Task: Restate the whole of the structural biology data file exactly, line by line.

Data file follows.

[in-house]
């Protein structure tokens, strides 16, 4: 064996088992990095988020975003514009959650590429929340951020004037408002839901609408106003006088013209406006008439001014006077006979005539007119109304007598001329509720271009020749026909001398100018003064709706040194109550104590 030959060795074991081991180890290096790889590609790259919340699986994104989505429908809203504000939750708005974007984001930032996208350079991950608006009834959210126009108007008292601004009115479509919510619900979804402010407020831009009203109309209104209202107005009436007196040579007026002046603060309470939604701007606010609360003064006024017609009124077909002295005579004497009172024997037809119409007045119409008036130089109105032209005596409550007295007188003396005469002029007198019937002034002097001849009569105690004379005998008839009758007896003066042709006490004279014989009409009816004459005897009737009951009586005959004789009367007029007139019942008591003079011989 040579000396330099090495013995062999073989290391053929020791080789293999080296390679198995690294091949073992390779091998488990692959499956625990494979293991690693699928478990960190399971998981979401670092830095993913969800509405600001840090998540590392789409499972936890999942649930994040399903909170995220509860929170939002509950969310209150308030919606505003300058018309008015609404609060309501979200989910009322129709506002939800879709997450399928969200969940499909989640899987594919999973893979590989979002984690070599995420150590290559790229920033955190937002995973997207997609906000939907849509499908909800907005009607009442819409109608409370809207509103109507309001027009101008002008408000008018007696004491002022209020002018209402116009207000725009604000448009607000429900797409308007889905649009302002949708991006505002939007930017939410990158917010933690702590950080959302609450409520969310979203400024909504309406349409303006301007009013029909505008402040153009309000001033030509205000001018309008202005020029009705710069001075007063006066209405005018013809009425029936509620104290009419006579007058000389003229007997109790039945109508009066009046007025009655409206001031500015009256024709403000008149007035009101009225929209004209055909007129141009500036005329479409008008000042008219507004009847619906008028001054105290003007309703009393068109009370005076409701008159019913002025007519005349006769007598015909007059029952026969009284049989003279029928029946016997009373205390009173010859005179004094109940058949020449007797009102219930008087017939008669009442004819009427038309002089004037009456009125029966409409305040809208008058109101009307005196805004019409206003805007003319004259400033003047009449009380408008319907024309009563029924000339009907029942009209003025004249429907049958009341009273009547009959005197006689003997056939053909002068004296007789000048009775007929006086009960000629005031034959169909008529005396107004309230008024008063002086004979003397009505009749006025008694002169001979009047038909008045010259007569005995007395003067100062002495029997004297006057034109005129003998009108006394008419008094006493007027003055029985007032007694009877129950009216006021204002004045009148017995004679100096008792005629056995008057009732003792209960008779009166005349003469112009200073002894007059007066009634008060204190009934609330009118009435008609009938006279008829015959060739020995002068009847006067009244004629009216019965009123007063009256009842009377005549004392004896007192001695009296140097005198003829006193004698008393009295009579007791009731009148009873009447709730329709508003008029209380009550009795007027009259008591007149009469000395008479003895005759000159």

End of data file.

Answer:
[in-house]
């Protein structure tokens, strides 16, 4: 064996088992990095988020975003514009959650590429929340951020004037408002839901609408106003006088013209406006008439001014006077006979005539007119109304007598001329509720271009020749026909001398100018003064709706040194109550104590 030959060795074991081991180890290096790889590609790259919340699986994104989505429908809203504000939750708005974007984001930032996208350079991950608006009834959210126009108007008292601004009115479509919510619900979804402010407020831009009203109309209104209202107005009436007196040579007026002046603060309470939604701007606010609360003064006024017609009124077909002295005579004497009172024997037809119409007045119409008036130089109105032209005596409550007295007188003396005469002029007198019937002034002097001849009569105690004379005998008839009758007896003066042709006490004279014989009409009816004459005897009737009951009586005959004789009367007029007139019942008591003079011989 040579000396330099090495013995062999073989290391053929020791080789293999080296390679198995690294091949073992390779091998488990692959499956625990494979293991690693699928478990960190399971998981979401670092830095993913969800509405600001840090998540590392789409499972936890999942649930994040399903909170995220509860929170939002509950969310209150308030919606505003300058018309008015609404609060309501979200989910009322129709506002939800879709997450399928969200969940499909989640899987594919999973893979590989979002984690070599995420150590290559790229920033955190937002995973997207997609906000939907849509499908909800907005009607009442819409109608409370809207509103109507309001027009101008002008408000008018007696004491002022209020002018209402116009207000725009604000448009607000429900797409308007889905649009302002949708991006505002939007930017939410990158917010933690702590950080959302609450409520969310979203400024909504309406349409303006301007009013029909505008402040153009309000001033030509205000001018309008202005020029009705710069001075007063006066209405005018013809009425029936509620104290009419006579007058000389003229007997109790039945109508009066009046007025009655409206001031500015009256024709403000008149007035009101009225929209004209055909007129141009500036005329479409008008000042008219507004009847619906008028001054105290003007309703009393068109009370005076409701008159019913002025007519005349006769007598015909007059029952026969009284049989003279029928029946016997009373205390009173010859005179004094109940058949020449007797009102219930008087017939008669009442004819009427038309002089004037009456009125029966409409305040809208008058109101009307005196805004019409206003805007003319004259400033003047009449009380408008319907024309009563029924000339009907029942009209003025004249429907049958009341009273009547009959005197006689003997056939053909002068004296007789000048009775007929006086009960000629005031034959169909008529005396107004309230008024008063002086004979003397009505009749006025008694002169001979009047038909008045010259007569005995007395003067100062002495029997004297006057034109005129003998009108006394008419008094006493007027003055029985007032007694009877129950009216006021204002004045009148017995004679100096008792005629056995008057009732003792209960008779009166005349003469112009200073002894007059007066009634008060204190009934609330009118009435008609009938006279008829015959060739020995002068009847006067009244004629009216019965009123007063009256009842009377005549004392004896007192001695009296140097005198003829006193004698008393009295009579007791009731009148009873009447709730329709508003008029209380009550009795007027009259008591007149009469000395008479003895005759000159």